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Measure research impact and quality: Alternative measures

Why look at alternative measures?

Areas like the humanities and social sciences are not well served by bibliometrics as a measure of quality or impact as:
  • Citation databases do not provide an adequate coverage as they favour scientific fields and do not adequately cover books and book chapters.
  • These disciplines do not tend to have a strong citation culture.
  • Quality is demonstrated via peer review, rather than the number of citations.
  • Often impact is sought in non-scholarly environments.

Some areas, for example in the health sciences, may also be interested in determining non-scholarly impact e.g. how the research is being implemented in practice.

Non-scholarly impact

Areas like the humanities and social sciences are not well served by bibliometrics, so require alternative measures. There are many other areas, like health sciences, that are also interested in non-scholarly impact.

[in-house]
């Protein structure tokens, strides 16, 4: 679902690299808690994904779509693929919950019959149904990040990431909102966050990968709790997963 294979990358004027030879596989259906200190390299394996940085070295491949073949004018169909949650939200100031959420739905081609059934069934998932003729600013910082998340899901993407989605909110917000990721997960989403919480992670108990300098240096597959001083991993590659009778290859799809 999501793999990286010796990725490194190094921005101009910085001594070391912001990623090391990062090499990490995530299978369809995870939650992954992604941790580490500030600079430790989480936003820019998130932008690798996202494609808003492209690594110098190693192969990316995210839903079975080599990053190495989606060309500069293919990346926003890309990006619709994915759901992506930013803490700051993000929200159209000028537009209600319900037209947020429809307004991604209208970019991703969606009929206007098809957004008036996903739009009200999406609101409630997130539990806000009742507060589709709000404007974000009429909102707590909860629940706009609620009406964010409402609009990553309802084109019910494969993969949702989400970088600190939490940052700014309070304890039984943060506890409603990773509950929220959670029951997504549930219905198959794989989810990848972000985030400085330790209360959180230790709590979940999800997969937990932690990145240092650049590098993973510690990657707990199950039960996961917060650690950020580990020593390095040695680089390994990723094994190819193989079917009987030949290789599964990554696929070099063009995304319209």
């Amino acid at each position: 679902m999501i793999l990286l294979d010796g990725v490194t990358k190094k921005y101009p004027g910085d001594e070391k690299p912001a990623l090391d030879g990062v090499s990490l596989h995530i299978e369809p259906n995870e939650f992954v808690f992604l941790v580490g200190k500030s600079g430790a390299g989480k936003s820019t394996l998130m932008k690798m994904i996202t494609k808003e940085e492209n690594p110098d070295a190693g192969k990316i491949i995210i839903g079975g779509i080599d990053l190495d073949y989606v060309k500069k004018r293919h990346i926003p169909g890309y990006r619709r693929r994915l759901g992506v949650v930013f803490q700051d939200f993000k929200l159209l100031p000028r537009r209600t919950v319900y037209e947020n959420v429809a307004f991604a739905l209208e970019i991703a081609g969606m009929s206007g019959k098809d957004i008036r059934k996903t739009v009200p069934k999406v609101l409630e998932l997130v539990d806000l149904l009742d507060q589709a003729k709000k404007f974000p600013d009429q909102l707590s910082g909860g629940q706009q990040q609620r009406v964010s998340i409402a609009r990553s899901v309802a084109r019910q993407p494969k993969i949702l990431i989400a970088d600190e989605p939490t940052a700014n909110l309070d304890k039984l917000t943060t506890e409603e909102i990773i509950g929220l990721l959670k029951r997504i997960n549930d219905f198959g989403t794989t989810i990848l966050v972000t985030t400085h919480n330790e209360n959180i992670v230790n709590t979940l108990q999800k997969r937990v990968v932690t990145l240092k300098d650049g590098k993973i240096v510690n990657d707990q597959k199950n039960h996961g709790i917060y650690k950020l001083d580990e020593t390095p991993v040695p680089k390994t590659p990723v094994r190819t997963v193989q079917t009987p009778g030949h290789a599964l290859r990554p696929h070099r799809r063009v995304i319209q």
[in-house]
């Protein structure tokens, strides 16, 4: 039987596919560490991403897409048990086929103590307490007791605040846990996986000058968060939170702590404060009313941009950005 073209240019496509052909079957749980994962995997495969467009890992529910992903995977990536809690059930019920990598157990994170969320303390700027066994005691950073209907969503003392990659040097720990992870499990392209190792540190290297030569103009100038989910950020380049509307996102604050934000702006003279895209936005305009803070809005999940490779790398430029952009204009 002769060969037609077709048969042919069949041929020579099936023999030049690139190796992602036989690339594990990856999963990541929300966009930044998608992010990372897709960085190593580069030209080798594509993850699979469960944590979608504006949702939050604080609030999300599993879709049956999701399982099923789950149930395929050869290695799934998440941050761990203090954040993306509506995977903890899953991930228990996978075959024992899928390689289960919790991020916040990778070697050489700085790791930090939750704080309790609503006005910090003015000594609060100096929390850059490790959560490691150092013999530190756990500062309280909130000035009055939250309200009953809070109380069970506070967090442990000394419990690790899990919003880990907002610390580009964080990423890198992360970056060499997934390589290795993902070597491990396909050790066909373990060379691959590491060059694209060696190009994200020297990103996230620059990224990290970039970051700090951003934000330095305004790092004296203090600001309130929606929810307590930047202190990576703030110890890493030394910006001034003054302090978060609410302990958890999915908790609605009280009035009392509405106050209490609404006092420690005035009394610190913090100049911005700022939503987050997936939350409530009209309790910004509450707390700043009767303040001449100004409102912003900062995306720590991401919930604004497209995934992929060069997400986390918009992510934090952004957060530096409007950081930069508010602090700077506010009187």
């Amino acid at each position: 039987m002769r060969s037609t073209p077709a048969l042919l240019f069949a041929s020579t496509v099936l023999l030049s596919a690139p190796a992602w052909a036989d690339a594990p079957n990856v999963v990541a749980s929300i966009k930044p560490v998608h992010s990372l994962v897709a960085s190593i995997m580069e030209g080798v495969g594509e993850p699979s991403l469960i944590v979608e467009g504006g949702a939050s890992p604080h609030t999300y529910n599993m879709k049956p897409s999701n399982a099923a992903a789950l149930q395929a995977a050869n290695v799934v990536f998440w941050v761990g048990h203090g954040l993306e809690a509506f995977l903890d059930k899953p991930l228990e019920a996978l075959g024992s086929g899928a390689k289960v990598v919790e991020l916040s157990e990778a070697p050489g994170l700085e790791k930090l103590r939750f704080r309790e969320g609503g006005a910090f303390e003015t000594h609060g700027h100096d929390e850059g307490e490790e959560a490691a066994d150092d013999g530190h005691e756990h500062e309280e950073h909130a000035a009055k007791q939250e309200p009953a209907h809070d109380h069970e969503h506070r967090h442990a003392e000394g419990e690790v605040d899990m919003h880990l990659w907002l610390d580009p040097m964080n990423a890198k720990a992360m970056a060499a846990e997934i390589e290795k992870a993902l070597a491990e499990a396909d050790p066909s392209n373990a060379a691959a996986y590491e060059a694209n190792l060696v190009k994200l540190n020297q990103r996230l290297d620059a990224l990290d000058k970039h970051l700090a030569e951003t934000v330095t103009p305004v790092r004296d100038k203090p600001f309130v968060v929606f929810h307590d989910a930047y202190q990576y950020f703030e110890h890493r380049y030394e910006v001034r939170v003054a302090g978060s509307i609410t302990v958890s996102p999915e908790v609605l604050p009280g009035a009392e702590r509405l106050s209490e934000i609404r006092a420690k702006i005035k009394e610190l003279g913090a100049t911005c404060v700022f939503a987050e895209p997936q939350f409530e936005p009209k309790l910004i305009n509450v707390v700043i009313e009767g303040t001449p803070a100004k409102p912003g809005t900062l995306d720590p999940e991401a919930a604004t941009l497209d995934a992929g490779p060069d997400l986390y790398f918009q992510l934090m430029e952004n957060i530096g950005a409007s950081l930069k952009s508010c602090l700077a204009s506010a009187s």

Type of impact
  • Social
  • Economic
  • Public policy
  • Practice

How can I identify non-scholarly impact?

The most appropriate places to look will depend on the type of research being undertaken, in what form the research is being disseminated and what type of impact you are looking to measure.

The aim is to identify examples of where your research has been mentioned, discussed or applied, in non-scholarly material. Possible sources include:
  • Government publications, policy documents and government websites
  • Media databases like Factiva or TVNews or websites like The Conversation
  • Patent databases and issued patents
  • TGA approved drugs and treatment guidelines

These measures tend to be more qualitative and subjective; they require more time to collect and collate and can often be difficult to quantify. 


Alternative - often article-level - metrics track web usage to quantify research impact. This can include:
  • Abstract views and downloads
  • Blogs and media coverage
  • Social media e.g. Twitter, Google+
  • Collections e.g. Mendely, Connotea and CiteULike
"Altmetrics expand [the] view of what impact looks like, but also of what’s making the impact. This matters because expressions of scholarship are becoming more diverse."

Research impact beyond metrics